It is against the law in Arizona to allow a dog to run at large in public places. Dogs running at large could pose risks such as dog bite injuries, as well as other incidents, such as dogs jumping on people. For this reason, Arizona has a statewide leash law all pet owners must obey. Our Phoenix personal injury lawyers go over Arizona’s leash laws in the following article.
Some municipalities, including the City of Phoenix and Maricopa County, have also passed leash laws to better protect citizens from animal attacks. All dog owners must learn and abide by applicable state and local leash laws.
What Is Arizona’s Leash Law?
Arizona’s leash law restricts if and when a pet owner may allow his or her dog to roam off-leash. The universal law aims to help citizens feel safer while walking around public areas, such as parks and fields. Arizona Revised Statute 11-1012 contains the state’s central leash law. It prohibits pet owners from allowing their dogs to run at large in public parks or on school properties. Running at large refers to being off-leash and otherwise not in the owner’s control. In these areas, pet owners must keep their dogs restrained on leashes or enclosed in cars or cages.
The law also states that no pet owner may allow a vicious dog or female dog in heat to run at large, even when not in a public park or school zone. A female in heat is one in her breeding or mating period. Also, no dog may be at large in a rabies quarantine area. If an owner does permit his or her pet off-leash and it is older than three months, the dog must have a collar or harness with a valid license tag attached. Dogs used to control livestock, used for hunting, trained race dogs or kennel club event dogs do not need collars with license tags as long as they have their vaccines and are licensed.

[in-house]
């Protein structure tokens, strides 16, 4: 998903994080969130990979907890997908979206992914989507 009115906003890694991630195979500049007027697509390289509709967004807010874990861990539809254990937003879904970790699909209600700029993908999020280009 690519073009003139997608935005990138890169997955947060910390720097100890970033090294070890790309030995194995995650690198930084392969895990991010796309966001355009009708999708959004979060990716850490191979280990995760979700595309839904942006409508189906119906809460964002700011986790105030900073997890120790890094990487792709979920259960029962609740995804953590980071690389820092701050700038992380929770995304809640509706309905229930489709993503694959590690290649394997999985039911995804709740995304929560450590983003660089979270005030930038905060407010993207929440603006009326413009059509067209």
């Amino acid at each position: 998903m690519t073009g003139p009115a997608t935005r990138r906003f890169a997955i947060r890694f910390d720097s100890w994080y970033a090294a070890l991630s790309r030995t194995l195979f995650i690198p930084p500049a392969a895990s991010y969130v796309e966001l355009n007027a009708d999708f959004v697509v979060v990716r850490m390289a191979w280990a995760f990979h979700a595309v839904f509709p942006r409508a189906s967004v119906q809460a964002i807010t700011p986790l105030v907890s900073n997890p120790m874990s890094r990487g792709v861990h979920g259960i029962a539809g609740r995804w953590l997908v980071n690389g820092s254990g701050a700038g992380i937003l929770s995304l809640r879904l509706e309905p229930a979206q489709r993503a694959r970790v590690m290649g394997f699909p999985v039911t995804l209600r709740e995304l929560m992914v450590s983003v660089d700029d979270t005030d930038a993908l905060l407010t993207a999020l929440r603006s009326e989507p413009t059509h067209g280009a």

Municipal Leash Law in Phoenix
On top of pet owners needing to abide by Arizona’s statewide leash law, they also need to follow their city or county’s specific laws. The City of Phoenix, for example, has a law that forbids any dog from being at large anywhere. Even on private property, a pet owner must confine his or her dog within an enclosure or a leash not more than six feet long. When not on the pet owner’s property, the dog must be in control of the owner or custodian.
Phoenix’s leash law states that a dog is not at large if it has a leash, chain, rope or cord six feet or less in length that restrains and sufficiently controls the dog. A collar is not enough to fulfill the definition of under control. Exceptions exist for dogs used to control livestock, working dogs, racing dogs and dogs attending kennel club events. The Phoenix leash law does not apply at designated dog parks, which are lawful off-leash areas.
A dog is also not at large in a park in Phoenix if a trainer has the dog under control, the dog is participating in training and the dog has a certificate from the American Kennel Club or American Mixed Breed Obedience Registry. A dog is demonstrably under a trainer’s control if it does not charge, chase, harass or disturb other people, animals or wildlife.
Maricopa County Leash Laws
Maricopa County also cares about preventing dog attacks. It has a municipal law in place that states pet owners cannot allow their dogs to run at large outside their private properties at any time, except in designated off-leash dog parks. The leash law is for the protection of both pets and people. Citizens can report leash law violations if they see pet owners breaking the rules.
Keeping pets controlled on leashes prevents dogs from attacking people or other pets, as well as from wandering into the road or running away. If you or a loved one were a victim of a dog attack, speak with our Phoenix dog bite lawyer during a free consultation.